Rakahanga Island, Cook Islands
I come from a family of one-just my parents and me. I attended school and my education in the home was important too. When I was 11 years old, our 11 plus exam papers were sent from the island to Rakahanga for marking. I was the only one of 18 pupils awarded a scholarship to continue my education in Rarotonga. But the chance was not given to me because of custom. I was the only child, my parents couldn’t let me go.
When I was 12 years old, I set my goal and my goal in life was to serve my people. Years passed, and my strong desire to serve my people of Rakahanga allowed me to move forward. I used my spare time to help with women’s groups, community activities and church activities. At the age of 18 years, I was chosen by my people of Rakahanga as the ‘Women of the Year.’ The first time this was awarded to a woman. I was chosen because of my church and community activities. I got married to Tuteru in 1995. He was the Island Secretary back then. Now he’s a manager of the Cook Islands’ Bank and an Island Counsellor.
My interest was still strong to serve my people. I went to Fiji to study women’s community development. I went there to advance my career. Back on the island, I worked as the local government Women’s Development Officer. I help write funding proposals. When I first came back from Fiji I helped set up projects with fabric arts, weaving, home gardening and sewing. Later on, I helped the women on my island with materials for our coconut oil production. I helped the men get funding for a chipper machine for composting wood chips for taro production. They call me a ‘Jack of all trades’: that’s my nickname.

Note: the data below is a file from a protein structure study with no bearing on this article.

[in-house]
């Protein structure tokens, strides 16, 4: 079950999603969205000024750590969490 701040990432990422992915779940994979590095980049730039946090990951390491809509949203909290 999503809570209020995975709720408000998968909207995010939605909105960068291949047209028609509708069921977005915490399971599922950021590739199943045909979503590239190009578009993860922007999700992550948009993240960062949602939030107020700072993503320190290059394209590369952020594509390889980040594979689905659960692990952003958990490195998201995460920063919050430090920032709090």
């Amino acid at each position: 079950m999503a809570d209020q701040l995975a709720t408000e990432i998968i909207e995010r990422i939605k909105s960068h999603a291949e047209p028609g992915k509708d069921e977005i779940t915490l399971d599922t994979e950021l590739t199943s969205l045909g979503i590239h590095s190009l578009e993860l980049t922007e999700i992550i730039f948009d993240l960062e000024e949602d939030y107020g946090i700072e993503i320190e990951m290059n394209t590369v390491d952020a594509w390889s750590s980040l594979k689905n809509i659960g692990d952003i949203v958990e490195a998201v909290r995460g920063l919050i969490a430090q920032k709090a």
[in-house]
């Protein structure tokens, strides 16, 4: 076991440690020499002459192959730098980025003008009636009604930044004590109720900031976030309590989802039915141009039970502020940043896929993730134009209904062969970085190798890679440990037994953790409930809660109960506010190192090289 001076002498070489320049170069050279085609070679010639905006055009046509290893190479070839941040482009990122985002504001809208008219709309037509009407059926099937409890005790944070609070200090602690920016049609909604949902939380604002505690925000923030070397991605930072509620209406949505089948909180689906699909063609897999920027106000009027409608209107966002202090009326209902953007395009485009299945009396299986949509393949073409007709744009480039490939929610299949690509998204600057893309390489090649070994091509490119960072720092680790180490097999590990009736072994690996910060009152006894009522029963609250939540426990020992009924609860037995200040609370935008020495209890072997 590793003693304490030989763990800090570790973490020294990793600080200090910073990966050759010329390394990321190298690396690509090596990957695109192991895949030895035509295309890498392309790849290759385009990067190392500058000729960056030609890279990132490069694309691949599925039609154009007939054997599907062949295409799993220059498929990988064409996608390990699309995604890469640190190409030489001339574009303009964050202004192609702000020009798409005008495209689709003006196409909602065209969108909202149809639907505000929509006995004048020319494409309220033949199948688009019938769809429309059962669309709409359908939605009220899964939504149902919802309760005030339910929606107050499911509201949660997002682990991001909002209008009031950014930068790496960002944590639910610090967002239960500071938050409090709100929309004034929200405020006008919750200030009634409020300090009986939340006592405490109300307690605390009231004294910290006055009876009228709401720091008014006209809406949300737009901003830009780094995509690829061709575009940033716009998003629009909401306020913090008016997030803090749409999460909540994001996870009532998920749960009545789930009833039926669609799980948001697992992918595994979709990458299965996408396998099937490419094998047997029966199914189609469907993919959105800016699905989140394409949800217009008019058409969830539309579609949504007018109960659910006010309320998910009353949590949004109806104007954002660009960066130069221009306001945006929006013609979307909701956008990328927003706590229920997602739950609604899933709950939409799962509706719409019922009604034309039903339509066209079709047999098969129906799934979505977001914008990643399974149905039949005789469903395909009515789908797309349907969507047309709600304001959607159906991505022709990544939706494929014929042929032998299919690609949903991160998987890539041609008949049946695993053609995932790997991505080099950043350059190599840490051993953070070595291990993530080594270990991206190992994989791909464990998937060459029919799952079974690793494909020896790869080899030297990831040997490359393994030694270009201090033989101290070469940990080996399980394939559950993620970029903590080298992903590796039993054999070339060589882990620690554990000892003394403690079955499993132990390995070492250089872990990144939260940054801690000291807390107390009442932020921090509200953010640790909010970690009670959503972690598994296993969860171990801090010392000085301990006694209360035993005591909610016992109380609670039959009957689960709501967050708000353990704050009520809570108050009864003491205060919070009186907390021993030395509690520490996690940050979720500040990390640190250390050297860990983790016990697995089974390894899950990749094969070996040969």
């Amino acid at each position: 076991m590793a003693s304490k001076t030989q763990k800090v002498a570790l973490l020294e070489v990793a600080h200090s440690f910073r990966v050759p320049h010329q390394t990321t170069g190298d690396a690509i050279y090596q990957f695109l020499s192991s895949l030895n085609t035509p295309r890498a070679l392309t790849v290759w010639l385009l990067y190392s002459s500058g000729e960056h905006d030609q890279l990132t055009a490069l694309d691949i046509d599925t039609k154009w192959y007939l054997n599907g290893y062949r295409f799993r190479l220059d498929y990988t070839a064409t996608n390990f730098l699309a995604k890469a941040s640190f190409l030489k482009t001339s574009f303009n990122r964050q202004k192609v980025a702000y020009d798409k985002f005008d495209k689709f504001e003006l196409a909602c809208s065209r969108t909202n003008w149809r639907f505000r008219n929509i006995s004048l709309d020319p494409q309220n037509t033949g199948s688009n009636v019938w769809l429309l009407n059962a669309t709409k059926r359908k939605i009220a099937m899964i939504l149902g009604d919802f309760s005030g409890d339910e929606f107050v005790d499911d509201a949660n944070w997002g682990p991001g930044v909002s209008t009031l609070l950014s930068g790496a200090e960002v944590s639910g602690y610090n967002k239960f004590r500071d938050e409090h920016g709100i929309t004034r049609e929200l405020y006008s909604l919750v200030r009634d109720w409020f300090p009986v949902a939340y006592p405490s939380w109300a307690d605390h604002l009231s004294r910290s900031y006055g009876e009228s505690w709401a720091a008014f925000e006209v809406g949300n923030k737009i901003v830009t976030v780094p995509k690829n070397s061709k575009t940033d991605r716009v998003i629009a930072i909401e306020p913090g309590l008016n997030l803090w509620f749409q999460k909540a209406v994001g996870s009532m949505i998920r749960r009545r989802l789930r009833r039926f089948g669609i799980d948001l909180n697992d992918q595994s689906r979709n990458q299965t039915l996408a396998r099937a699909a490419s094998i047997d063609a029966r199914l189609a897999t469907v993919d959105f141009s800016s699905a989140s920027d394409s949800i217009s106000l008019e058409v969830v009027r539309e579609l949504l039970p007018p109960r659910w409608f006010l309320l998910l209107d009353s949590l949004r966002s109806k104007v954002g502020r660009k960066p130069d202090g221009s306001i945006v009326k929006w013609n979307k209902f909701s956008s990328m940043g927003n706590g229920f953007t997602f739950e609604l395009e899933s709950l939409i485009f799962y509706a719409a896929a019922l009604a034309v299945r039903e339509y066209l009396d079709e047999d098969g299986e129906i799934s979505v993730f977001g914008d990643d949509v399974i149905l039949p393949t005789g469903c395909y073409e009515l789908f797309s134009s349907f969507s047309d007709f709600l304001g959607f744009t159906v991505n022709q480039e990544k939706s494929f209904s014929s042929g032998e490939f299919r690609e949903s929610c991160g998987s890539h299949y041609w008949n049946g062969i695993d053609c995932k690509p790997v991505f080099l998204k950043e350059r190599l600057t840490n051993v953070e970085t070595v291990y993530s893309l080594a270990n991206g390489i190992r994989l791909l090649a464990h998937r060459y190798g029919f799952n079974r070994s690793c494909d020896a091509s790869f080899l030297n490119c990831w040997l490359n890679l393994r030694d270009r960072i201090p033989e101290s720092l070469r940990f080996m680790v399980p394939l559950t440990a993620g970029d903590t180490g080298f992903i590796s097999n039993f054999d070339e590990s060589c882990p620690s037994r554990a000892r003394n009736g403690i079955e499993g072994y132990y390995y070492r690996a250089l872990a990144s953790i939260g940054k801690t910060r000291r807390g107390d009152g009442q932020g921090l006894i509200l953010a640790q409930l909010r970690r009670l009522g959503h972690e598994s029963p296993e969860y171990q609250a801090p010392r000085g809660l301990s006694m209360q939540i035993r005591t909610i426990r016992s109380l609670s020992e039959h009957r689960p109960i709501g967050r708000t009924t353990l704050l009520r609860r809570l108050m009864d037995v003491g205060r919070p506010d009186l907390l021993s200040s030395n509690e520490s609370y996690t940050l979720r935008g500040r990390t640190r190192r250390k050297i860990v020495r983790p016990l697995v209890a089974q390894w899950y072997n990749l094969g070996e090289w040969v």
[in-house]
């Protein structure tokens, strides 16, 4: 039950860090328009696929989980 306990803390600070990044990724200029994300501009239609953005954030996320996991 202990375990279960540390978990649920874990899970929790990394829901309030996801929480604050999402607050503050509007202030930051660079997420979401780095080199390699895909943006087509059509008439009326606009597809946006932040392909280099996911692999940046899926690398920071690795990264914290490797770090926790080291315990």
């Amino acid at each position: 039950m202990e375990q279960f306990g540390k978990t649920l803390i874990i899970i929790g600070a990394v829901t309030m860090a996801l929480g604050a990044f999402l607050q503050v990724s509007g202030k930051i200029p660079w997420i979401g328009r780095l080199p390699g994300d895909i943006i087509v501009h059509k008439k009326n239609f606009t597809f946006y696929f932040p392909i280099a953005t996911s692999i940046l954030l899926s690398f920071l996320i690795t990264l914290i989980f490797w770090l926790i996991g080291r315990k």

On Rakahanga in the past, ladies weren’t even allowed to talk in meetings. There’s a by-law that means on our island women can’t be elected. We are trying to change that. We need to work together as women to put together a proposal to the Island Council to allow women to stand as candidates. We have to change minds too about women being elected. Many years ago, the only woman Counsellor we’ve ever had on Rakahanga died of ill health a few months after being elected. We have to convince people that the custom will allow women to be elected and to flourish.